Letters from a German Immigrant Family in Texas (1854–1885)
Edited By Ruth Cape
The Bergmann letter collection begins with a detailed description of the sea journey and the many exciting and disheartening moments experienced while at sea. Bergmann then gives deep insight into many facets of immigrant life on the Texas frontier while narrating how he and his family built a life for themselves in Texas.
This letter collection spans a period of three decades, presenting the reader with important insight into the process of German immigrant acculturation in Texas in the second half of the 19
Part One: Introduction
Throughout history people have departed from areas where they had lived their entire lives and immigrated to faraway places in search of opportunities to build better lives for themselves and their families. Often dissatisfaction with religious, political, social or economic conditions, political oppression or war at home led them to leave everything behind and take the risk of venturing into largely unfamiliar territory, to begin all over again. In the case of German emigrants, “an adventurous spirit,” sometimes referred to as “Wanderlust,” might also have played a role in their decision to leave Europe.1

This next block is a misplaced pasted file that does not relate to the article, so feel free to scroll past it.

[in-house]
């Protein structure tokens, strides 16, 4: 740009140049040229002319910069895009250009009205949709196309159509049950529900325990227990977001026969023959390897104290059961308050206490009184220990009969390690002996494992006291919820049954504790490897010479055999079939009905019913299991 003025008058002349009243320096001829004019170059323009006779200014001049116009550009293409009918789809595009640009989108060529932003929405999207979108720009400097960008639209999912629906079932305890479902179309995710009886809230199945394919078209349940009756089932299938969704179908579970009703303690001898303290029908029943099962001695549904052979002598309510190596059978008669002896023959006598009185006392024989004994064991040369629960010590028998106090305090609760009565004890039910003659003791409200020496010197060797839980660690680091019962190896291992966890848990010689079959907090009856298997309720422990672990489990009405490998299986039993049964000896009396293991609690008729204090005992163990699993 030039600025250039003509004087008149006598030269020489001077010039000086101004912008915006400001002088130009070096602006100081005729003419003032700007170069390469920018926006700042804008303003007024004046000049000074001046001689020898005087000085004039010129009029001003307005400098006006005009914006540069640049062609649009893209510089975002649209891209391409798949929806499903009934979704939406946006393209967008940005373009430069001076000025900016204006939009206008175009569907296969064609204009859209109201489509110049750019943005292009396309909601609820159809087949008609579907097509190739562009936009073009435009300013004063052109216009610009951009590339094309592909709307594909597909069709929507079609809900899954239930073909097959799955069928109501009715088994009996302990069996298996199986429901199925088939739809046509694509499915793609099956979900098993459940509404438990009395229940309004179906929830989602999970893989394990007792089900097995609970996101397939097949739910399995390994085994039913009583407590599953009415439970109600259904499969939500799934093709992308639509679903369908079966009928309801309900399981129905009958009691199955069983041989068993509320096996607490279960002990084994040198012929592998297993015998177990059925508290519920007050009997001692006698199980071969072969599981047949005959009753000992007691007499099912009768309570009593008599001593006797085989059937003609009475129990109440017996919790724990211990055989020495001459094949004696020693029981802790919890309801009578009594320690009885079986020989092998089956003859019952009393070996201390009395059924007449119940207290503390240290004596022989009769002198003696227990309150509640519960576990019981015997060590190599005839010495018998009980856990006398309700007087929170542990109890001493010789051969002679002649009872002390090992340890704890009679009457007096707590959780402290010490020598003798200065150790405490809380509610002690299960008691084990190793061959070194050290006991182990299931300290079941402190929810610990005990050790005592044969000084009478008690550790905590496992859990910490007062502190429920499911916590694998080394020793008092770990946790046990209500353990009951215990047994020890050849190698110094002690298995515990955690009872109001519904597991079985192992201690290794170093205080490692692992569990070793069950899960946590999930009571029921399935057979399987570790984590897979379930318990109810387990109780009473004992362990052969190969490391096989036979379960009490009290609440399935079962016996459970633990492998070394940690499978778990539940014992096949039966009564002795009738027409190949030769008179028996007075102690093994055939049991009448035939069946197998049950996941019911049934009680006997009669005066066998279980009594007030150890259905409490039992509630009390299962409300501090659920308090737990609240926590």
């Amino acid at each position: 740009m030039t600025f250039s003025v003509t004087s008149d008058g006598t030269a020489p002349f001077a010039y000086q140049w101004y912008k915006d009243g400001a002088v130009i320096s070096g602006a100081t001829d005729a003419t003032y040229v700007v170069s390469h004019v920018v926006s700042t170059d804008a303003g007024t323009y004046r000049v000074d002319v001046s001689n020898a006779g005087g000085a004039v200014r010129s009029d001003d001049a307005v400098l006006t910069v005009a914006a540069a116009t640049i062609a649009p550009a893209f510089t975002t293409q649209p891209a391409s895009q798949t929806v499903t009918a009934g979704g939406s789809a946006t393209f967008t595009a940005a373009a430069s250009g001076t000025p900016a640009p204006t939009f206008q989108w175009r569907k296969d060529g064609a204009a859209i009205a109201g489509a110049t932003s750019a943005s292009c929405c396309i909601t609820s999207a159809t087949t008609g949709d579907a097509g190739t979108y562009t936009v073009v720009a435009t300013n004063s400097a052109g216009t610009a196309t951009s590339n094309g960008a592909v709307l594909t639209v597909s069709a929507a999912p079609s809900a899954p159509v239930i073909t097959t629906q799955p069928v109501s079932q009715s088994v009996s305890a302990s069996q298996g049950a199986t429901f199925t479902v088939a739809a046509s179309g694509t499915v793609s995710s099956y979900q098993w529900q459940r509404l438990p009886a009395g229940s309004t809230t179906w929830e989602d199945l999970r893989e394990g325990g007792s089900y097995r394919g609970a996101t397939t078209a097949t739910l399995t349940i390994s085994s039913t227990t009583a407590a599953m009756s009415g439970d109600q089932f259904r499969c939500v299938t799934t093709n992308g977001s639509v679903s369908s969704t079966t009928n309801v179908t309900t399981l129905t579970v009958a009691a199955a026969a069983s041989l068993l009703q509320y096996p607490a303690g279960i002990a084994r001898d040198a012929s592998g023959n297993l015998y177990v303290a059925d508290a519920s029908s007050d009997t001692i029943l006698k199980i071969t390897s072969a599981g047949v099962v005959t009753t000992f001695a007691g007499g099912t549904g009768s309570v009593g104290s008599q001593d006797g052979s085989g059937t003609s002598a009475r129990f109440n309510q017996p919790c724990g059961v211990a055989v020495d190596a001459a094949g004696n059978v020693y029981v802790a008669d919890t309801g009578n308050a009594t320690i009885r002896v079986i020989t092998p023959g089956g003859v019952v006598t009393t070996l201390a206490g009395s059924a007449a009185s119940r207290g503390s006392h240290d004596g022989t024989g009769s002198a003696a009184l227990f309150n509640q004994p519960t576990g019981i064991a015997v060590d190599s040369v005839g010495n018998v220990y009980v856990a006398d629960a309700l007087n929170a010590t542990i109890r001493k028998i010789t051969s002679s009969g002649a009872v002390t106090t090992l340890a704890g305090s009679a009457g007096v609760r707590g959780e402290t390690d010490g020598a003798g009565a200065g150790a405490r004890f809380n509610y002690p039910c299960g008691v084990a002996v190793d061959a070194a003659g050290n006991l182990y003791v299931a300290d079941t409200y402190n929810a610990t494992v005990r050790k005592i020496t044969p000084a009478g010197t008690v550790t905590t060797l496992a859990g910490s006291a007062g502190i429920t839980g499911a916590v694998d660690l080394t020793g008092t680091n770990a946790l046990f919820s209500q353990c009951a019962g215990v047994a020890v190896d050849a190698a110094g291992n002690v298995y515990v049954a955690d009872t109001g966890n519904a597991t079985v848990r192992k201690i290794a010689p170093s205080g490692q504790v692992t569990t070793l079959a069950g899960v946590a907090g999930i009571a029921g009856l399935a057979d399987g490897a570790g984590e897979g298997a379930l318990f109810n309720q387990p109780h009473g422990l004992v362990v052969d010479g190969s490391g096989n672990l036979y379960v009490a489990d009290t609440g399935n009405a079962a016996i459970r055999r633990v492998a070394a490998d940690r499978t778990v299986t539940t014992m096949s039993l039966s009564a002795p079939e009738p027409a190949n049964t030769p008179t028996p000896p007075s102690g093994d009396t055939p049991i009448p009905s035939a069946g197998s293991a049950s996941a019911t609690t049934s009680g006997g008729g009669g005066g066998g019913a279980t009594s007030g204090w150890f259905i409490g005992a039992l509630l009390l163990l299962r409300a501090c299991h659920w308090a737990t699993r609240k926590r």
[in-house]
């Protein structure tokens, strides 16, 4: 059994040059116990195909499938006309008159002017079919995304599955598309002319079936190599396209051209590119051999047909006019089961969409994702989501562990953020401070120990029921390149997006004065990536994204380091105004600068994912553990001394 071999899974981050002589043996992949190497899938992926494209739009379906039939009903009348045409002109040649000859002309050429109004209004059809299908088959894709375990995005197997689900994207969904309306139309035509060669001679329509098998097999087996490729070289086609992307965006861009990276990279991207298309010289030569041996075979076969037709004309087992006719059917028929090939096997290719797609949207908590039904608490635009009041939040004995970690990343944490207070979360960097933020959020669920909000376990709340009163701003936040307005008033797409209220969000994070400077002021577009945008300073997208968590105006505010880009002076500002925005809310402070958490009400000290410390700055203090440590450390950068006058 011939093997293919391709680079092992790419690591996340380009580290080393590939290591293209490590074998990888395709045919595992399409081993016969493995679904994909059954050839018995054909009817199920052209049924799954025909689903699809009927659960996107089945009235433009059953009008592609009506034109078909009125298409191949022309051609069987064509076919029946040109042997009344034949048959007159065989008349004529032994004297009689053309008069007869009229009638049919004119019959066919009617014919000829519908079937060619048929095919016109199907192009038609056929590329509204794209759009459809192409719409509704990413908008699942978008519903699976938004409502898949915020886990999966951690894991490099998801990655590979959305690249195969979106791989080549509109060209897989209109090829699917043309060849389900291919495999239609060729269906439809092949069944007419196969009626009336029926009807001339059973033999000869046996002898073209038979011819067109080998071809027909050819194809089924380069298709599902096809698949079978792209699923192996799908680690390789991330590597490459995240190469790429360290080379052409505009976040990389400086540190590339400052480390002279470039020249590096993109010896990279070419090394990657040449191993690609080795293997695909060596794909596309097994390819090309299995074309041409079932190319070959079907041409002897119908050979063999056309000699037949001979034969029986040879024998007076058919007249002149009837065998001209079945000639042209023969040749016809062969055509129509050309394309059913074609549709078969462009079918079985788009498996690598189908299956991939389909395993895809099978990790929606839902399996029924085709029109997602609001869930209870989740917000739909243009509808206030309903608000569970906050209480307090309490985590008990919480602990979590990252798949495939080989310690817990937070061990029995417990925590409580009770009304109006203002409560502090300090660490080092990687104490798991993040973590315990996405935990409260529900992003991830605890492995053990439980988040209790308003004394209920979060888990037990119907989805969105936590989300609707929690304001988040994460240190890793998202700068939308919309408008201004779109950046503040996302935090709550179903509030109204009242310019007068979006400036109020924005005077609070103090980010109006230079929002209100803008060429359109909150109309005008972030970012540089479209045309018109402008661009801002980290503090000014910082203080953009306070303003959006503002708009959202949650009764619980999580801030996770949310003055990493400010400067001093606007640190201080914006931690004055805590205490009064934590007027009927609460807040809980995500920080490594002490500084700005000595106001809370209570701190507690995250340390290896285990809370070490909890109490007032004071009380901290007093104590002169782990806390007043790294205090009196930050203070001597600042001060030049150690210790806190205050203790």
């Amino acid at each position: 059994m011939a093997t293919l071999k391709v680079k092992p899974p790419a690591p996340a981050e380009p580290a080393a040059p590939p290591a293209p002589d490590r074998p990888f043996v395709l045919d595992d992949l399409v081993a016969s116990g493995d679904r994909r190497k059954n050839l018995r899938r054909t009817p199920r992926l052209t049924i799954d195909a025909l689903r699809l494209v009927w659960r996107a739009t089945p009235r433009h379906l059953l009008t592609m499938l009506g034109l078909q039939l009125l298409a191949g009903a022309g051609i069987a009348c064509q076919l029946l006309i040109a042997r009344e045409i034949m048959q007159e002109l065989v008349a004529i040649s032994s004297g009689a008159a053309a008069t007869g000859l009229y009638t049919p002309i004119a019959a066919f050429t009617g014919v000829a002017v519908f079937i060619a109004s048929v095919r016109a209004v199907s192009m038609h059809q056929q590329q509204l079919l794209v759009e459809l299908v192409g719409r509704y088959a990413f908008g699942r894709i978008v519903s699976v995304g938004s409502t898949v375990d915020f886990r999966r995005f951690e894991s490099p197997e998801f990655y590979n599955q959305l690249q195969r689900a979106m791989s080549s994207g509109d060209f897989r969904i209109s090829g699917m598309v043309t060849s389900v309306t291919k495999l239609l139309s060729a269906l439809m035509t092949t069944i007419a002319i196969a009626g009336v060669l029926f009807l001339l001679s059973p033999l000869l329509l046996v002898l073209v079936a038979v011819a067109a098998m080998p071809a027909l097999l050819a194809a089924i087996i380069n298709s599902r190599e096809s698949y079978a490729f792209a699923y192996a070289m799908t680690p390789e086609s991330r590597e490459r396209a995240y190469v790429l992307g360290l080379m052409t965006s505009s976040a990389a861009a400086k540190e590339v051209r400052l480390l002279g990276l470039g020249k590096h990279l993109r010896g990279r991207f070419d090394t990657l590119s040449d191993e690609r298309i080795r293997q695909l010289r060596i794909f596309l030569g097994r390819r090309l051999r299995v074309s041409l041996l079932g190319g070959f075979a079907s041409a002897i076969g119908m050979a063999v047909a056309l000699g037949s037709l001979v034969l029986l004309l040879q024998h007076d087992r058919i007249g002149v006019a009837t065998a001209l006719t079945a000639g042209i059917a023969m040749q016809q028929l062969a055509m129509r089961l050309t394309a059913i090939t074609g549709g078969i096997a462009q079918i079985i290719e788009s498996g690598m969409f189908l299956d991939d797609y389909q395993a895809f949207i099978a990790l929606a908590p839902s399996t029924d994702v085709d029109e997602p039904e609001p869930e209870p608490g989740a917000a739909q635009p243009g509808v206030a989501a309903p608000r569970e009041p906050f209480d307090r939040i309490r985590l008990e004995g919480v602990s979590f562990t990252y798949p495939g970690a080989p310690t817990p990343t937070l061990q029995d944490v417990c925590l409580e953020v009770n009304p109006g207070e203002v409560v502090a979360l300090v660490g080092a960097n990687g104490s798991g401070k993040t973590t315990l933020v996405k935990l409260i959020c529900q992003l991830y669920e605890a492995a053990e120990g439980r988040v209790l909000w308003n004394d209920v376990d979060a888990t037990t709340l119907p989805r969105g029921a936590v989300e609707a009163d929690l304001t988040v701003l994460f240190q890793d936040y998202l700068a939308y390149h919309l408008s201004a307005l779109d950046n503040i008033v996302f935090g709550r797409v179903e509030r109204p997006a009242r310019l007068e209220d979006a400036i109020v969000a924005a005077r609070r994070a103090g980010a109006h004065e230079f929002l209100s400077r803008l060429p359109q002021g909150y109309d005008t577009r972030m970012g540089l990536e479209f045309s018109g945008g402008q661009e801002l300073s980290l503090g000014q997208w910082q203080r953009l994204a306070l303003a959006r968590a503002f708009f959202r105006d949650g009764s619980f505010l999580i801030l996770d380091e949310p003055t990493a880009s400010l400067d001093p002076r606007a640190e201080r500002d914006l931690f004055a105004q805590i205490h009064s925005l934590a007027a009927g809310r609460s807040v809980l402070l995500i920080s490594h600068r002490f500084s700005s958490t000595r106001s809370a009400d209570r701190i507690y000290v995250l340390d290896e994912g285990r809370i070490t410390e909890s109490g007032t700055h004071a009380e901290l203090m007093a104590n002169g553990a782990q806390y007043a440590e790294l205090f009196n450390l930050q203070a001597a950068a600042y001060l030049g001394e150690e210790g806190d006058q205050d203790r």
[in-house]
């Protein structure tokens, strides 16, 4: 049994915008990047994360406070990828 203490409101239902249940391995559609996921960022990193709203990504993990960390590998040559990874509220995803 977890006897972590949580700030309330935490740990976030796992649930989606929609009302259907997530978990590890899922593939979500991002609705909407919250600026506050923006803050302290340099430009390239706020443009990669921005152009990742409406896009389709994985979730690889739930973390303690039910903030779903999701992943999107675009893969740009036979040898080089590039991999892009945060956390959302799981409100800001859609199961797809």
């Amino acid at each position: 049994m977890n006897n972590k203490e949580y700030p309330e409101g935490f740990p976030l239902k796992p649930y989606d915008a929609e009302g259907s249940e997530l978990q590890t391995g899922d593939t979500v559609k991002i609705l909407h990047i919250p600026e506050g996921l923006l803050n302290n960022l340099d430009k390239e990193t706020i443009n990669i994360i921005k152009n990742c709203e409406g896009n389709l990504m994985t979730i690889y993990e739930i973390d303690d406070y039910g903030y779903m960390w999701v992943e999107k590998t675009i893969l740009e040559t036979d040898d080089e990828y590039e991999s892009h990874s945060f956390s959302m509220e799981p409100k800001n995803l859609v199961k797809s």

One of the destinations of German emigrants was the United States of America. The United States is “a nation of immigrants”2 and were originally heavily built on immigration from Europe. Many immigrants stayed and succeeded in building new lives, some returned to Europe after they had experienced failure or had reached their financial goal in the New World.3 In the latter part of the nineteenth century, emigrants who went back to Europe were often referred to as “Americans” in their homelands.4
The single largest immigration group in the United States is made up by Germans. They helped shape American society by bringing in their particular farming methods, food, religions, politics, education, and intellectual life. Thus American history has a German element that is “more than a part,” but rather “woven into the fabric of America.”5
The nineteenth century was a “century of mass German...
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